Compare and contrast (because I can’t leave well enough alone)

Let’s consider two players’ even-strength statistics together and separately. The two players are Vincent Lecavalier and Martin St. Louis. (GFON/GAON – goals for/against while on the ice, SFON/SAON – shots for/against while on the ice SAFON/SAAON – shots attempted for and against while on the ice, SH% ON – shooting percentage while on the ice, SV% On – save percentage while on the ice)

Vincent Lecavalier and Martin St. Louis

  • GFON: 30
  • GAON: 19
  • +/- ON: +11
  • SAFON: 497
  • SAAON: 491
  • SFON: 288
  • SAON: 276
  • SH% ON: 10.4%
  • SV% ON: .931%

Collectively, these guys have been heavily outscoring their opposition. Since both of them are tremendous offensive talents, that’s unsurprising. What is surprising is that they really aren’t out-shooting their opponents by much, especially considering how many goals they’re scoring. The reason for this is that while they’re on the ice at even-strength, their opposition goaltender has a .896 SV%, while their goaltender has a .931 SV%.

Vic Ferrari pretty much conclusively proved awhile back that forwards have a major impact on the opposition goaltender’s SV%, but very nearly no impact on their own goaltender’s SV%. Thus, while Lecavalier and St. Louis are likely responsible for scoring so much, the fact that Mike Smith has been exceptional behind them is Mike Smith’s doing.

Advertisement - Continue Reading Below

Right now, this duo is benefiting from great goal tending; otherwise, the number of goals against would be much greater.

Martin St. Louis without Vincent Lecavalier

  • GFON: 5
  • GAON: 4
  • +/- ON: +1
  • SAFON: 102
  • SAAON: 106
  • SFON: 46
  • SAON: 66
  • SH% ON: 10.8%
  • SV% ON: .939%

Aside from modest changes to shooting and save percentage, the numbers look very similar. The biggest difference is that a much higher percentage of shot attempts are getting through, something unlikely to be replicated in a bigger sample (i.e. shots for and against are generally closely related to shot attempts for and against).

Vincent Lecavalier without Martin St. Louis

  • GFON: 5
  • GAON: 6
  • +/- ON: -1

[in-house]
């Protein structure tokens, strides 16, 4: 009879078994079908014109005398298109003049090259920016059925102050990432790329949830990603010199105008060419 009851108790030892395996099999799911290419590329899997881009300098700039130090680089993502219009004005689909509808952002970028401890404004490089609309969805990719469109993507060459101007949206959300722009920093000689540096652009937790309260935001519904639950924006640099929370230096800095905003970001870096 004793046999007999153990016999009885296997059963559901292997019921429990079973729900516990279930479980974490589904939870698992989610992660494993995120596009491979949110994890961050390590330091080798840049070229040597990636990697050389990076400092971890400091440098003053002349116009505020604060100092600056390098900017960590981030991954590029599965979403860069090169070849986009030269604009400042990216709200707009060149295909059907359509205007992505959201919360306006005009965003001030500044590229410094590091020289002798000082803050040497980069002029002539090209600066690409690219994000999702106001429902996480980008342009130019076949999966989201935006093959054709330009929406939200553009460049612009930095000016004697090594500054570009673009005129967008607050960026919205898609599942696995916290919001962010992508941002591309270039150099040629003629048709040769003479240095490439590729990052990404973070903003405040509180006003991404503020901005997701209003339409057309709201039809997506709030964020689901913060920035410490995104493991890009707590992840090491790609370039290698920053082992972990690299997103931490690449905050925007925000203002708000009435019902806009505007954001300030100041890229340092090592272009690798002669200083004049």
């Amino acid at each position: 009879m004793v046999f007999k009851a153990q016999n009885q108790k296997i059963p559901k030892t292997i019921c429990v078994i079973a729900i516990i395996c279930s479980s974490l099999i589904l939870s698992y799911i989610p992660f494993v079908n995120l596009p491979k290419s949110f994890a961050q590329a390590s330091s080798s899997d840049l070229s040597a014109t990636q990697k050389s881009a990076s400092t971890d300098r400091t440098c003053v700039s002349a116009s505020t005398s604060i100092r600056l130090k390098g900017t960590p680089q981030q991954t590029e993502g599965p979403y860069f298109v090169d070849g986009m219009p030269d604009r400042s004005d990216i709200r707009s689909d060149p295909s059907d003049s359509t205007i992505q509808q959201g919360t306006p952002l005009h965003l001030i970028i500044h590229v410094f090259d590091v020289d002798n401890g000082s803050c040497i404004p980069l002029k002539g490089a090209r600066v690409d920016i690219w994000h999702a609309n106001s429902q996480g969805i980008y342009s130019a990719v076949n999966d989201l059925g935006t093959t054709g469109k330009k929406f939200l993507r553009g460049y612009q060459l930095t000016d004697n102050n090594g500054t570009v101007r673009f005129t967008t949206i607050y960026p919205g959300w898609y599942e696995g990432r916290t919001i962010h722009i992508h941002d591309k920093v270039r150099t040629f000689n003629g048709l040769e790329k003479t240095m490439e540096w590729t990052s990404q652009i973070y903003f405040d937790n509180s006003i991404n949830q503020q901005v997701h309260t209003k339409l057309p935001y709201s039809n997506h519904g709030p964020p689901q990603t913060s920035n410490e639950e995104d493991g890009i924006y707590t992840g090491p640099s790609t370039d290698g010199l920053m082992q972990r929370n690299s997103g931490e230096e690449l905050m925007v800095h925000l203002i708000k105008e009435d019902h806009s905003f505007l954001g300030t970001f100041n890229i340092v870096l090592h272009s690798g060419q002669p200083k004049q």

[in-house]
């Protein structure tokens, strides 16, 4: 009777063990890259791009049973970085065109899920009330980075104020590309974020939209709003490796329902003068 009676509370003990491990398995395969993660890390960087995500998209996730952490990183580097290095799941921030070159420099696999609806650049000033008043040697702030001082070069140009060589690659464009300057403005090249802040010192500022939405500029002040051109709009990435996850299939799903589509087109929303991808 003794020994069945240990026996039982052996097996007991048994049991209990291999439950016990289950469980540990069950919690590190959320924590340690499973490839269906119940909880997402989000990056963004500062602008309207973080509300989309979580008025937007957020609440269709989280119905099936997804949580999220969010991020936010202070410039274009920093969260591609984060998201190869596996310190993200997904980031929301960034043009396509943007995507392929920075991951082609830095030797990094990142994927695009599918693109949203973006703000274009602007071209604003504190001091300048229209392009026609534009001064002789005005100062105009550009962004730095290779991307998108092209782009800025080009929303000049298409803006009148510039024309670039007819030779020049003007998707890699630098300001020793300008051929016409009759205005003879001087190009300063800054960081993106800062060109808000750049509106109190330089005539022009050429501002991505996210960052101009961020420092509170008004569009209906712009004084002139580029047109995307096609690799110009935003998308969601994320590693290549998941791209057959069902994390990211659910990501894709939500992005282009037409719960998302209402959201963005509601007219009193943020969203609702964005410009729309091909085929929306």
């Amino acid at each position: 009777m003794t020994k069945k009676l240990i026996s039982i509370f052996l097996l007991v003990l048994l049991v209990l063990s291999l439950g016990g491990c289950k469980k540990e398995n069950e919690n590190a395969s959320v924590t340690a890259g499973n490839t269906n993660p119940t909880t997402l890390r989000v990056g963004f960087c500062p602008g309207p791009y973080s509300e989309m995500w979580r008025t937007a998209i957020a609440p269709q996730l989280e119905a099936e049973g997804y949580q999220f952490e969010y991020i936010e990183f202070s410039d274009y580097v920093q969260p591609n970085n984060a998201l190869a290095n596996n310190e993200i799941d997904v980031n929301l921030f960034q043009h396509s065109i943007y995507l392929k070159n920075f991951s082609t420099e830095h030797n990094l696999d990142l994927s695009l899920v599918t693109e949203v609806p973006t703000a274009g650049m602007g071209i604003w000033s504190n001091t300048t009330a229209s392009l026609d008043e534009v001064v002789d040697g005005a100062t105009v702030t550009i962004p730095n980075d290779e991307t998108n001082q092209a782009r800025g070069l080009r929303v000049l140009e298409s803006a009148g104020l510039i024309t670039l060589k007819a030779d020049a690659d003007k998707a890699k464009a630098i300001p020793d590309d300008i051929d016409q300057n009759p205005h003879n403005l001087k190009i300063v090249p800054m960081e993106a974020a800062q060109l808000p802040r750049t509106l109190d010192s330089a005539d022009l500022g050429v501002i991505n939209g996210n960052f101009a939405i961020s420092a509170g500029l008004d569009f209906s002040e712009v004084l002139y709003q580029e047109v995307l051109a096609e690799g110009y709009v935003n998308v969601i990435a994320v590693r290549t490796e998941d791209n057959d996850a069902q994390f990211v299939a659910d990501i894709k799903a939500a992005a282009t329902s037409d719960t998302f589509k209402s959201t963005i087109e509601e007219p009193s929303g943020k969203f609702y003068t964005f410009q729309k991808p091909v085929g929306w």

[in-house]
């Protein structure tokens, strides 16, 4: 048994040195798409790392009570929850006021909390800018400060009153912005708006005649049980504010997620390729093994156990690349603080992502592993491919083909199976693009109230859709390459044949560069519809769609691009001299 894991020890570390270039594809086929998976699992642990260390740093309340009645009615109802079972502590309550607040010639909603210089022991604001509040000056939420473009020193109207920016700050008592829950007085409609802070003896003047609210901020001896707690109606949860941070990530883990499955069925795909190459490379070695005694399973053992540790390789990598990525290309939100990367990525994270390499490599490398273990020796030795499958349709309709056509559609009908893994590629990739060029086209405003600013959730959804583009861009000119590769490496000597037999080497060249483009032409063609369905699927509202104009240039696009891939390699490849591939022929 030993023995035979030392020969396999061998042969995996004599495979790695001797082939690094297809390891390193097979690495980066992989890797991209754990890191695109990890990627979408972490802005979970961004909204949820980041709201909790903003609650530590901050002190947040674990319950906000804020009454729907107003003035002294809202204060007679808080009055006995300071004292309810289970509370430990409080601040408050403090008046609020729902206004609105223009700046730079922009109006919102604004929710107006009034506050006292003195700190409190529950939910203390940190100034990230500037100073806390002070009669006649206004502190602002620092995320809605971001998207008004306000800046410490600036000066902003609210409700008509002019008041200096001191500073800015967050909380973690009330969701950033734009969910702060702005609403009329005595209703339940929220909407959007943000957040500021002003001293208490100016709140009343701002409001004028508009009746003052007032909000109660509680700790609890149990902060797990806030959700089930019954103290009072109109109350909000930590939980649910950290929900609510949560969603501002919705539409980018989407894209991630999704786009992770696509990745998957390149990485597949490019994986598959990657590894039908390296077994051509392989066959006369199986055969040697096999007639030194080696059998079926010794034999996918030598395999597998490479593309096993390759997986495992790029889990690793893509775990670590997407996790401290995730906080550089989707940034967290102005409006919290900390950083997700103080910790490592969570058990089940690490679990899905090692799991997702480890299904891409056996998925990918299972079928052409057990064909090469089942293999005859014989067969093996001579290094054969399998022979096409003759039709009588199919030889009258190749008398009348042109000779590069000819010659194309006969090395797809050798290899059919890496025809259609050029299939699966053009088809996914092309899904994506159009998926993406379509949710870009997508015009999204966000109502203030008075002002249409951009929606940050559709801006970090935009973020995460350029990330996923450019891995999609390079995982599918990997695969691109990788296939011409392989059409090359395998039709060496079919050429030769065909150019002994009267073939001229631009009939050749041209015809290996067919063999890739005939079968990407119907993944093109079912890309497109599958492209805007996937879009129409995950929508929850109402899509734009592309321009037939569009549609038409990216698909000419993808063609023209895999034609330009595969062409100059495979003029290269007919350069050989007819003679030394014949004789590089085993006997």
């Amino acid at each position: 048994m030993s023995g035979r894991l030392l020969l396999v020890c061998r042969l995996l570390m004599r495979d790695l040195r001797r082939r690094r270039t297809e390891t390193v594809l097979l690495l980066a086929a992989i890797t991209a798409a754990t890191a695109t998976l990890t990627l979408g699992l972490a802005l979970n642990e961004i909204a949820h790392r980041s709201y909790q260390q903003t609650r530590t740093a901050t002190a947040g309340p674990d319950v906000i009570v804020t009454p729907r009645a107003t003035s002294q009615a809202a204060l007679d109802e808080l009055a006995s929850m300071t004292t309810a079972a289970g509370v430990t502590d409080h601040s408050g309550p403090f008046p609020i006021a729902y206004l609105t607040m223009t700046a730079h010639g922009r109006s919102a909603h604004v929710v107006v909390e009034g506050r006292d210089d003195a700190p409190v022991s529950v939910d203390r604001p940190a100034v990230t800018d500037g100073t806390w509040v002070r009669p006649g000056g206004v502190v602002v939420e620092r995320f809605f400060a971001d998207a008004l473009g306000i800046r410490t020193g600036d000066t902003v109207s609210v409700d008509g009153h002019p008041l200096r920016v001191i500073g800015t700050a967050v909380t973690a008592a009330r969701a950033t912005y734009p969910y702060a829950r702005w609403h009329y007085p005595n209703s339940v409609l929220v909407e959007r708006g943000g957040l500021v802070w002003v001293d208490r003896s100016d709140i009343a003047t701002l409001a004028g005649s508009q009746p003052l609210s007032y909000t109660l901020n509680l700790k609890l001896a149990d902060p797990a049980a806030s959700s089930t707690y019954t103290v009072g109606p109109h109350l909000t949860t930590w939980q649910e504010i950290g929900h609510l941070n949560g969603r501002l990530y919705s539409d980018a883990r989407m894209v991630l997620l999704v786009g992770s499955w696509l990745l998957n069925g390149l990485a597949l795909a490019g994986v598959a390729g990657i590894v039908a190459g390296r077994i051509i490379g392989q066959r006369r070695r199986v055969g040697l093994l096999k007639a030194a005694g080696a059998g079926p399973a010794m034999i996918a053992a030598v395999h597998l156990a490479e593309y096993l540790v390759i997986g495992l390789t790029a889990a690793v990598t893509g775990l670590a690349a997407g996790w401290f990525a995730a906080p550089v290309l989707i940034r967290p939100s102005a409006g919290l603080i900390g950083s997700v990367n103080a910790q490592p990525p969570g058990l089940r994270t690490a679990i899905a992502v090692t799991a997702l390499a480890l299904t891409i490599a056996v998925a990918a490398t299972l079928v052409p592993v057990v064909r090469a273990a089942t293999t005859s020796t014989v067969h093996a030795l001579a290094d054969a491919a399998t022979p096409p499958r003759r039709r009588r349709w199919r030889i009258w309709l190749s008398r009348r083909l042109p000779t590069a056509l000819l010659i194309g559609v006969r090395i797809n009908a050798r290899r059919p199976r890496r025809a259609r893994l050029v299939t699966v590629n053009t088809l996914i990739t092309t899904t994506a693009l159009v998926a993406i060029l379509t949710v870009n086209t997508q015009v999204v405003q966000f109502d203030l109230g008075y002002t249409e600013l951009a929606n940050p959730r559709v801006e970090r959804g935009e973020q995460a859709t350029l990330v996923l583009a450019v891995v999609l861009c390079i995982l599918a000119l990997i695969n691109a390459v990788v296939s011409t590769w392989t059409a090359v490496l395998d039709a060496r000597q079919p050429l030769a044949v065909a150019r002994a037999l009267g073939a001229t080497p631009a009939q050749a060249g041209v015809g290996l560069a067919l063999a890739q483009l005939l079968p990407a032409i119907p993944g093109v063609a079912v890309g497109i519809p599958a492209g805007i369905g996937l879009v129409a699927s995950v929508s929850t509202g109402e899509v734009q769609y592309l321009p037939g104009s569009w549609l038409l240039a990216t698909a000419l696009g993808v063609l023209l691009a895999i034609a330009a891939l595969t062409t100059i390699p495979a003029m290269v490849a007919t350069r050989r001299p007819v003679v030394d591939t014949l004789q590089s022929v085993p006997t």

• SAFON: 94
  • SAAON: 121
  • SFON: 54
  • SAON: 69
  • SH% ON: 9.3%
  • SV% ON: .913%

Fairly significant changes to save and shooting percentage (which can likely be dismissed due to sample size) are present in this sample. Still, the general trend that the Lightning are hardly the dominant team (from a shots or shots attempted perspective) with Lecavalier on the ice continues.


With or without Martin St. Louis, the Lightning are not dominating the play with Vincent Lecavalier on the ice. I don’t understand people who insist he’s a top-ten NHL player. He may be a top-ten offensive talent, but he doesn’t carry the play against tough opponents. In point of fact he never has; the last time Lecavalier’s line seriously out-shot their opposition, Martin St. Louis won the Hart Trophy and Brad Richards’ line was facing the heavies. That was the year where Lecavalier was fourth on his team in playoff scoring and Brad Richards won the Conn Smythe.

Advertisement - Continue Reading Below

He scores lots, and he plays a physical game. The simple fact of the matter though, is that for as much offense as he generates five-on-five, he surrenders a lot of chances the opposite way.

He’s an exceptional talent, albeit one who’s recorded more than a point per game only twice in ten seasons. He’s vastly overrated as a top-ten NHL player.

  • Hippy

    Tampa's defense is awful. They have difficulties gaining puck possession in their own zone and have poor puck movement out. I'd only compare Vinny's Corsi-stats to his other teammates as if they are all in the black and Vinny is negative then you can blame VL. To me, Corsi is very much like +/- … only useful in ranking players on the same team (while using QoC numbers).

    I'm glad we dodged the Brad Richards bullet last season. He was a terrible ES player on the Lightning and is still a terrible ES player on the Stars.

    At least Lecavalier and St. Louis can stay afloat at ES even though they aren't necessarily outshooting their opponents.

  • Hippy

    @ Dropping Deuces:
    I like Hemsky, but over Nash?!? I don't necessarily disagree, but I didn't put Hemmer on there bc I thought it might be looked at as a Homer pick. No doubt in my mind though that Ales will be on most people's top 10 within a year or two. (Is that guy popular right now, or what?)

    Doing a list like this is fun and a great waste of the workday, but it also reminded me of a couple of things: